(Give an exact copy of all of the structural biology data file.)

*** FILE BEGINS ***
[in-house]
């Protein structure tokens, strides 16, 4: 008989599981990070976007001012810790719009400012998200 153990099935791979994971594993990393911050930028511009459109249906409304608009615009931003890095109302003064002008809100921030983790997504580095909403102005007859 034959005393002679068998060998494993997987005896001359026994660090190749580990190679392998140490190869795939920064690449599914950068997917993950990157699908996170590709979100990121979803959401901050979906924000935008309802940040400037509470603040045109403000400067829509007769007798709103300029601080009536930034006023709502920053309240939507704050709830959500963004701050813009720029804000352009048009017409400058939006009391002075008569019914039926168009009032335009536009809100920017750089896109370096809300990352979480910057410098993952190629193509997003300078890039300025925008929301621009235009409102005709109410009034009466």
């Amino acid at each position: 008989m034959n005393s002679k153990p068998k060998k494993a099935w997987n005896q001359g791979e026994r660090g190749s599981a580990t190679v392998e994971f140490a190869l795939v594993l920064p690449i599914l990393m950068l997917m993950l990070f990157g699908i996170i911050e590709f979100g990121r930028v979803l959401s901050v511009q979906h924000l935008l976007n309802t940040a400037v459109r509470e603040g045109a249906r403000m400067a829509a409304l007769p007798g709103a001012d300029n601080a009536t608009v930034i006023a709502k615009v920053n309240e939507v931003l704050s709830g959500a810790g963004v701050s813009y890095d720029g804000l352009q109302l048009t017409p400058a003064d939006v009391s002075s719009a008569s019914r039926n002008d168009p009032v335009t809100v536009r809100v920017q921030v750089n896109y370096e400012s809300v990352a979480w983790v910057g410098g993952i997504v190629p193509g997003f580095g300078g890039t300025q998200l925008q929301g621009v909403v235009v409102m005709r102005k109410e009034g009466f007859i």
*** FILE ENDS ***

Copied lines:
[in-house]
């Protein structure tokens, strides 16, 4: 008989599981990070976007001012810790719009400012998200 153990099935791979994971594993990393911050930028511009459109249906409304608009615009931003890095109302003064002008809100921030983790997504580095909403102005007859 034959005393002679068998060998494993997987005896001359026994660090190749580990190679392998140490190869795939920064690449599914950068997917993950990157699908996170590709979100990121979803959401901050979906924000935008309802940040400037509470603040045109403000400067829509007769007798709103300029601080009536930034006023709502920053309240939507704050709830959500963004701050813009720029804000352009048009017409400058939006009391002075008569019914039926168009009032335009536009809100920017750089896109370096809300990352979480910057410098993952190629193509997003300078890039300025925008929301621009235009409102005709109410009034009466």
């Amino acid at each position: 008989m034959n005393s002679k153990p068998k060998k494993a099935w997987n005896q001359g791979e026994r660090g190749s599981a580990t190679v392998e994971f140490a190869l795939v594993l920064p690449i599914l990393m950068l997917m993950l990070f990157g699908i996170i911050e590709f979100g990121r930028v979803l959401s901050v511009q979906h924000l935008l976007n309802t940040a400037v459109r509470e603040g045109a249906r403000m400067a829509a409304l007769p007798g709103a001012d300029n601080a009536t608009v930034i006023a709502k615009v920053n309240e939507v931003l704050s709830g959500a810790g963004v701050s813009y890095d720029g804000l352009q109302l048009t017409p400058a003064d939006v009391s002075s719009a008569s019914r039926n002008d168009p009032v335009t809100v536009r809100v920017q921030v750089n896109y370096e400012s809300v990352a979480w983790v910057g410098g993952i997504v190629p193509g997003f580095g300078g890039t300025q998200l925008q929301g621009v909403v235009v409102m005709r102005k109410e009034g009466f007859i």